Monday, May 18, 2015

How do I make sure my book has the right kind of main character?

by Stephanie Morrill

Stephanie writes young adult contemporary novels and is the creator of GoTeenWriters.com. Her novels include The Reinvention of Skylar Hoyt series (Revell) and the Ellie Sweet books (Birch House Press). You can connect with her on Facebook, Twitter, Pinterest, and check out samples of her work on her author website including the free novella, Throwing Stones.

(This post is part of the Writing A Novel From Beginning to End series. You can find other posts from this series on the Looking For Something Specific? tab.)

Once I've written a chapter or two of my book and decided it's an idea I want to pursue, it's time for me to give some deeper thought to the people who will populate this world. Today we'll focus on the main character, and next week I'll talk about the supporting cast.

I believe there's nothing more important to a story than the characters. Perhaps that's my bias showing (my story ideas tend to come to me in the form of "This type of person is in a certain situation, and I need to get her out.") but I can't think of a story that I loveor even likethat doesn't have strong characters.



For example, there's never been a time where I've said, "I loved the book, but I didn't really like any of the characters." But there have been lots of times that I've said, "The concept was really good, but I didn't enjoy it because I didn't like any of the characters."

This doesn't necessarily mean your character has to be likable in the traditional sense. I've been watching Mad Men for a number of years, and I still can't decide what I really think about Don Draper. Readers often want to spend time with a character they like, yes, but I don't think it's enough to make your main character likable. I think it's much more important that they're interesting.

So when I'm thinking about my main character, the question I first ask is:

What is it that makes this character interesting? And how will I get that on the page?

There's no one answer for what makes a character interesting. Sherlock Holmes is interesting because he sees things normal people don't. Harry Potter is interesting because he's been dropped in a world he doesn't understand, and is told he has powers that he doesn't understand either. Katarina Bishop from Ally Carter's Heist Society is interesting because at fifteen, she's a retired thief.

But what about a story that doesn't have such a high concept plot?

In my favorite Sarah Dessen book, This Lullaby, Remy interested me because as a teen she was planning her mother's wedding, and because she had a bold way of talking. In Eleanor and Park, Eleanor interested me because she had a quiet strength that was evident from page one, and because it's clear her life is falling apart around her.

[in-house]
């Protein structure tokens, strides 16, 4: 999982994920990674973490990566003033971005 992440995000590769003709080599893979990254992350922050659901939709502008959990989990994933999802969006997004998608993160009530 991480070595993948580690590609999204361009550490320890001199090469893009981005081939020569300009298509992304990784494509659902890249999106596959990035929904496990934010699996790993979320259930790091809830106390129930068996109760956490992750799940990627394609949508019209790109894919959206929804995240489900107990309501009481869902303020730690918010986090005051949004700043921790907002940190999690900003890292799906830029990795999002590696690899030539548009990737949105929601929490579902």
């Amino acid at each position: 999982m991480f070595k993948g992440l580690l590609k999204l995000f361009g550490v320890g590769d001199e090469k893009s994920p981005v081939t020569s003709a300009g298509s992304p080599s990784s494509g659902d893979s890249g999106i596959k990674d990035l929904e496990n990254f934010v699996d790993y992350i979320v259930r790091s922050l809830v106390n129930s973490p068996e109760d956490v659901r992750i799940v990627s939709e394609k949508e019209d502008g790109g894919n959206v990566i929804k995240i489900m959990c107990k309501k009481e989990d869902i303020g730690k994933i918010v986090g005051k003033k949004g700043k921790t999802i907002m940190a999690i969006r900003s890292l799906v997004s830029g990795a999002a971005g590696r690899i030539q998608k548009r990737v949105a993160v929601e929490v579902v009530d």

Sometimes characters are interesting simply because they say things in a way we wouldn't think to or they approach a situation differently than the average person might.

Another thing that can make characters interesting to us is to see them doing something very well. We love that in a character. The opening scene of Cars shows us Lightning McQueen racing in a very bold way his rookie season. Something about seeing a character excel appeals to readers and viewers.

Make it your own: Pull out the first scene of your book. What kind of situation do we first see your character in? What's interesting about the way they're behaving? What is it about them that you hope will draw in the reader?

What does this character lack?

If I'm going to drag my main character through a horrible ordeal, I'm of the opinion that they need to come out on the other end fulfilled in some way. Not without their scars, of course, but I want them to have a new purpose or deeper understanding or something of value.

The way to make sure you accomplish this, of course, is to make them lack something at the beginning of your story. In Harry Potter and the Sorcerer's Stone, Harry lacks a sense of belonging. Katniss from The Hunger Games lacks freedom and hope of a good life. In Frozen, Anna and Elsa lack meaningful relationships. Jason Bourne in The Bourne Identity lacks knowledgehe has no clue who he is.

Make it your own: What does your character need that they won't have until they go through their journey? How do you show that in the opening?

How is this character wounded?

Harry Potter is an orphan. Katniss lost her father unexpectedly. Anna and Elsa are kept from each other; Anna doesn't know why, and though Elsa does, the knowledge only fills her with fear. Jason Bourne doesn't know yet how he's wounded, but he suspects that when he figures out who he is and what he's done, he's not going to like it.